However, this brief biography done in hopscotch-time did confirm some ideas I already had about Lacan. I’ll share one: Lacan reads Sigmund Freud well. He inaugurated a “return to Freud” in the psychoanalytic community which had drifted from many of Freud’s original ideas. This occurred because many of Freud’s later ideas were locked into a biological determinism that does not map onto reality well. For example, the later theory of penis envy is laughably easy to undermine and reject. One could just as easily switch the word "penis" for "womb" and the evidence would be just as strong, thus undermining Freud's (again, late) theory about female sexual development. Lacan’s radical thesis proposed going back to Freud’s early work and modifying these early theories in view of mid-twentieth-century linguistics. Many people criticize Freud, but I’ve found very few who have read Freud themselves. Canned criticisms are not adequate substitutes for reading and thinking for yourself. Lacan just didn’t read Freud though, he made Freud’s ideas into something new and versatile with his interpretation. Thus, I also believe Lacan’s approach might also suggest something about interpretation and how a thinking, speaking subject should encounter texts from the past. This means he is not merely a charlatan because he did inject some much needed philosophical thinking into psychoanalysis (and by extension the whole of psychology, even if his impact is severely diluted in the Anglophonic world.)

I am still juggling four hypotheses about Lacan:

  • Hypothesis 1-Charlatanism: Lacan is a charlatan who relied on obscurantism and word-games to appear as if he had some secret knowledge. Epigones have subsequently mimicked this charlatanism, consciously or not. Already I’ve pointed to one instance where Lacan did something beyond charlatanism. While I can’t speak for disciples, wannabes, and parrots, it seems Lacan is not just a charlatan.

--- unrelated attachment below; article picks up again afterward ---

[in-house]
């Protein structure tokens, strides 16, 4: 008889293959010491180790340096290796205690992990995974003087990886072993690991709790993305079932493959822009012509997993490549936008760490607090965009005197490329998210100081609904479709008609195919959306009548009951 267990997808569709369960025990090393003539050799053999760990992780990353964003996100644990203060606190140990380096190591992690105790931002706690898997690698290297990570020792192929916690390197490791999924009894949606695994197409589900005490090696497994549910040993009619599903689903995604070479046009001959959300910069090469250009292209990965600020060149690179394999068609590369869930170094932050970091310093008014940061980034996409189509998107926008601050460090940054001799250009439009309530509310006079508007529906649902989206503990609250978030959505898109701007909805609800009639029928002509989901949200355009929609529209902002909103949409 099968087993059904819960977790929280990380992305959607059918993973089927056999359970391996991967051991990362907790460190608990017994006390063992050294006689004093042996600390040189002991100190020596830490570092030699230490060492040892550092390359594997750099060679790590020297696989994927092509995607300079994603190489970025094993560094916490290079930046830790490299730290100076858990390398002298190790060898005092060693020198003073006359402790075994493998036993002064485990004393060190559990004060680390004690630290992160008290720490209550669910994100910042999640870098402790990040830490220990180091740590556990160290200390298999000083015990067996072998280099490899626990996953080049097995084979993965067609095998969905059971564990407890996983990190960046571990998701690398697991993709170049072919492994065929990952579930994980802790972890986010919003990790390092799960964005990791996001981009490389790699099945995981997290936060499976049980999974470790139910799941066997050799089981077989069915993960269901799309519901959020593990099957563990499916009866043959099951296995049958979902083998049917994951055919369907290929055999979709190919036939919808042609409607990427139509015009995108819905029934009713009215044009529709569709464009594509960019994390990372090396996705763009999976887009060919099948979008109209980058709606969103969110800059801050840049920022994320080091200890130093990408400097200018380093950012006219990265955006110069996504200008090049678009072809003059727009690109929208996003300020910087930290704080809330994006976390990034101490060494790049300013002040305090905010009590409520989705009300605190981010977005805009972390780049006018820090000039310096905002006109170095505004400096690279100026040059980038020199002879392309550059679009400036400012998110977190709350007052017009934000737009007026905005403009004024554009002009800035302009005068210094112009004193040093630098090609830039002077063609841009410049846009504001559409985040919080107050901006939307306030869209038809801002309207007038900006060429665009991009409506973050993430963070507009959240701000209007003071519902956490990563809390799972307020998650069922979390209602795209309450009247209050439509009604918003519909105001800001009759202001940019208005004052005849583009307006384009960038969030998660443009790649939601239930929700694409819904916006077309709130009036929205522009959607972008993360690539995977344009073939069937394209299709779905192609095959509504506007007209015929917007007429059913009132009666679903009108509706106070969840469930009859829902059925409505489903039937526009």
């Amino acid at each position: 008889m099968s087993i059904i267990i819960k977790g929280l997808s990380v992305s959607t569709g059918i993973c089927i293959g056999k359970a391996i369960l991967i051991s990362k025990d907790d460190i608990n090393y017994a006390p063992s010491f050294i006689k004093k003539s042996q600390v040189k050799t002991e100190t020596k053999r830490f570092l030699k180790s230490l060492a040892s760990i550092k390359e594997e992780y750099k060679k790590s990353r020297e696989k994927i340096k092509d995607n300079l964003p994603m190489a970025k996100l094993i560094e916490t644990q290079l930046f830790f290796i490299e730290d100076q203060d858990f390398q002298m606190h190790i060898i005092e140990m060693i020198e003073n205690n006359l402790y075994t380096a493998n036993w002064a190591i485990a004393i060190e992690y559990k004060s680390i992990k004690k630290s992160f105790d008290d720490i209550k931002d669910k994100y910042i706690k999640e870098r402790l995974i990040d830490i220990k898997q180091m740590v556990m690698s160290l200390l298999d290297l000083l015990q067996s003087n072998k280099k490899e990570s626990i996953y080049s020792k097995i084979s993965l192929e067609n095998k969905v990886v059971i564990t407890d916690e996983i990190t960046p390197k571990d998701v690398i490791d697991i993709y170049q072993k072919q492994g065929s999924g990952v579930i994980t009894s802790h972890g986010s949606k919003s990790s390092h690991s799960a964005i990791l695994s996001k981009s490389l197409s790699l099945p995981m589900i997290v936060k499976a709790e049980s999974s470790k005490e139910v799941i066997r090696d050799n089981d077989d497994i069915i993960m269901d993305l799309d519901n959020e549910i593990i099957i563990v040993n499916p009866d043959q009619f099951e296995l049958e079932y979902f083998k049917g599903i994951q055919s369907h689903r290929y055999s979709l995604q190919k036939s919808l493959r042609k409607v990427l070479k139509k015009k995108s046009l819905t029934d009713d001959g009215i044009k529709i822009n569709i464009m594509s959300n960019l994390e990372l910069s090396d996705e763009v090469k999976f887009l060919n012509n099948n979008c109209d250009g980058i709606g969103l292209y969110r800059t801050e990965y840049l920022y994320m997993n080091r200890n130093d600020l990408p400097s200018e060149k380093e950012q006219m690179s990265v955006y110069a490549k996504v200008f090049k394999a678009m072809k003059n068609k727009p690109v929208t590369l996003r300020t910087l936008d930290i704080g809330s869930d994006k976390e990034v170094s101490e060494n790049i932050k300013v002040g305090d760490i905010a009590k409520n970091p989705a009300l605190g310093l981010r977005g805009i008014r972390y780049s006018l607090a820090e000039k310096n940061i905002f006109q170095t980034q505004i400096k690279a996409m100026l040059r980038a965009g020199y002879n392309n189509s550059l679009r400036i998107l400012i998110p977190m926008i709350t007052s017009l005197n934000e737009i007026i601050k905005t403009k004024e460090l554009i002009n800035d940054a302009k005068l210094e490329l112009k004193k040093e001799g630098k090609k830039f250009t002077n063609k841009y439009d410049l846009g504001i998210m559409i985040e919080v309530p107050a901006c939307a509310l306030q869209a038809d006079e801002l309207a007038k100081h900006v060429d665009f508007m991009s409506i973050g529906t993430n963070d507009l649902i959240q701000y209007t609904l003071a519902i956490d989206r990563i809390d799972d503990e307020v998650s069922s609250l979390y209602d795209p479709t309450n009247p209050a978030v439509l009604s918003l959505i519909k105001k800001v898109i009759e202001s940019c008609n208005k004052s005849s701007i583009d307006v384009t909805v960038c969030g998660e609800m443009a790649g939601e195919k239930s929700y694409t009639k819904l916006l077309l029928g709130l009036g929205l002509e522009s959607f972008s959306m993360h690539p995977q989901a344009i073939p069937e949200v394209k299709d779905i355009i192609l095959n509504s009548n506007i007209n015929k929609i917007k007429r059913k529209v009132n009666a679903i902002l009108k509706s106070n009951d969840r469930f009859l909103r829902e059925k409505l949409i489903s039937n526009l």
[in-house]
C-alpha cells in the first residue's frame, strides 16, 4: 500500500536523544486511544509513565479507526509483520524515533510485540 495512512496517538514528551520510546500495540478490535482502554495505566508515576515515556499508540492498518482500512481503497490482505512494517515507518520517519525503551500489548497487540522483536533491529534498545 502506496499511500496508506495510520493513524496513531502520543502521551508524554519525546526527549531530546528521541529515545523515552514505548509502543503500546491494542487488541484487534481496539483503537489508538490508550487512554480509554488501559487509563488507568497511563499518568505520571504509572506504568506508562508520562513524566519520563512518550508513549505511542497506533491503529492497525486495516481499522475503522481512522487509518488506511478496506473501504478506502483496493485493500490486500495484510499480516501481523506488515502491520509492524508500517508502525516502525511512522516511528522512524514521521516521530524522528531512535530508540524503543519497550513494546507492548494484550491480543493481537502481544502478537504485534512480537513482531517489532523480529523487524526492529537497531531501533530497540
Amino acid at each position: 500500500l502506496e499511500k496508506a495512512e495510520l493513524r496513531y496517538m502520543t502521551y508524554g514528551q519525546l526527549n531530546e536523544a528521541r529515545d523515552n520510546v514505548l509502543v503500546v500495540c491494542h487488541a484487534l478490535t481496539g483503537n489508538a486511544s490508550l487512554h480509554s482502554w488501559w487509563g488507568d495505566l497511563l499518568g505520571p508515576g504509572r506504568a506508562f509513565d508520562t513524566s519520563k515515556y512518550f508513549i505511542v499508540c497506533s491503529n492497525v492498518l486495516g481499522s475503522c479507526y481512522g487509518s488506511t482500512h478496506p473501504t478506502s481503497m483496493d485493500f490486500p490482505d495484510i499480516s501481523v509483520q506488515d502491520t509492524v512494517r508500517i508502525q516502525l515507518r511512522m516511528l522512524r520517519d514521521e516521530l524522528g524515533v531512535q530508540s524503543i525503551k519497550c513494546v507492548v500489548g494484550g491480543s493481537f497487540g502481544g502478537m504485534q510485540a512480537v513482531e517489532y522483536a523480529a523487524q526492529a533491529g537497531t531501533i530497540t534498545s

• Hypothesis 2-Poor Communicator: Lacan is a psychoanalyst who might have introduced philosophical thinking into psychology, but was ultimately was not adept communicating his ideas. Yet, not everything Lacan wrote is inscrutable, and again, he meant to deliver his thought orally, so judging him solely on his translated writings would be hasty.

  • Hypothesis 3-Bonafide Philosopher: Lacan is a bonafide philosopher, but his neologisms and word-games are akin to pranks played with ideas and truths. This seems like a reasonable position give that I’ve found a few things that are worthwhile in his thought. Yet, I’m still incapable of providing many concrete, specific claims about Lacan’s ideas. I’m not going to consider him a “bonafide philosopher” until I can move beyond buzzwords and jargon.

  • Hypothesis 4-Philosopher-prankster: Lacan is a philosopher-prankster, because his goal is to demonstrate the futility of advancing universal, static truths. By playing with language and human psychology, Lacan attempts to illustrate the ultimate contingency of every abstract thing produced by humans. In other words, Lacan purposefully contradicted himself and introduced paradoxes to make a “meta-philosophical” point about truth. This would suppose a certain understanding of philosophy that I do not hold though.

None of these hypotheses were supplemented or changed by my reading these past two weeks, but at least I’m making an effort. At the very least, it’s nice to have questions; it assures that I have some protection against what I call “indoctrination by jargon” by certain dull-minded academics.

This coming week I’m reading Abahn Sabana David by Marguerite Duras. I’m also taking up a multi-week project by reading Being and Nothingness by Jean-Paul Sartre. Existentialism has been on my mind for the past year. I took an amazing course on the philosophy of Simone de Beauvoir and my undergraduate thesis required a thorough historical understanding of existentialism. To date I have only read Existentialism is a Humanism by Sartre. I need to more faithfully devote time to understanding existentialism, so I’m reading the big one. Most of my time has been spent on understanding postmodern philosophy (a stupid term to describe a range of very different thinkers), which diverged from/grew out of existentialism. Through my thesis work I’ve come to question whether the later generation of philosophers did justice to existentialism or if they dismissed it wrongfully. This is an 800 page book, so I’ve broken it up into weekly reading chunks. Sorry, but not sorry.